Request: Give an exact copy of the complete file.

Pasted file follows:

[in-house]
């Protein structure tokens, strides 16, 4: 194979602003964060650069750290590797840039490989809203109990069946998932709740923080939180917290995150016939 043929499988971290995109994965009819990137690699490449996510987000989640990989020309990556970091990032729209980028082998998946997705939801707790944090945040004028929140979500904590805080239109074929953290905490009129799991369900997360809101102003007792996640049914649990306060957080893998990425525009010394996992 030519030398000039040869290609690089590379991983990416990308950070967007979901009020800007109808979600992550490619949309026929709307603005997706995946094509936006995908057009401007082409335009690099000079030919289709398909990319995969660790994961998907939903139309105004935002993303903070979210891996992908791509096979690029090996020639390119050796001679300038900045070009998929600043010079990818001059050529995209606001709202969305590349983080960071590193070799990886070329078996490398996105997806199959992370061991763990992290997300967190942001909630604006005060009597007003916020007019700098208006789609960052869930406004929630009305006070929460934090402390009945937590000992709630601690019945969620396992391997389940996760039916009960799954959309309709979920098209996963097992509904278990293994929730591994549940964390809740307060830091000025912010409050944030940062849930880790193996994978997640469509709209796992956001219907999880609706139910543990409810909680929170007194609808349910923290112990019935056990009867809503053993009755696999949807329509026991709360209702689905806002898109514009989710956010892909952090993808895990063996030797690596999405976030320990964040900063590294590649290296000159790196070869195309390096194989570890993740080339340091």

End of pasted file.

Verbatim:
[in-house]
């Protein structure tokens, strides 16, 4: 194979602003964060650069750290590797840039490989809203109990069946998932709740923080939180917290995150016939 043929499988971290995109994965009819990137690699490449996510987000989640990989020309990556970091990032729209980028082998998946997705939801707790944090945040004028929140979500904590805080239109074929953290905490009129799991369900997360809101102003007792996640049914649990306060957080893998990425525009010394996992 030519030398000039040869290609690089590379991983990416990308950070967007979901009020800007109808979600992550490619949309026929709307603005997706995946094509936006995908057009401007082409335009690099000079030919289709398909990319995969660790994961998907939903139309105004935002993303903070979210891996992908791509096979690029090996020639390119050796001679300038900045070009998929600043010079990818001059050529995209606001709202969305590349983080960071590193070799990886070329078996490398996105997806199959992370061991763990992290997300967190942001909630604006005060009597007003916020007019700098208006789609960052869930406004929630009305006070929460934090402390009945937590000992709630601690019945969620396992391997389940996760039916009960799954959309309709979920098209996963097992509904278990293994929730591994549940964390809740307060830091000025912010409050944030940062849930880790193996994978997640469509709209796992956001219907999880609706139910543990409810909680929170007194609808349910923290112990019935056990009867809503053993009755696999949807329509026991709360209702689905806002898109514009989710956010892909952090993808895990063996030797690596999405976030320990964040900063590294590649290296000159790196070869195309390096194989570890993740080339340091």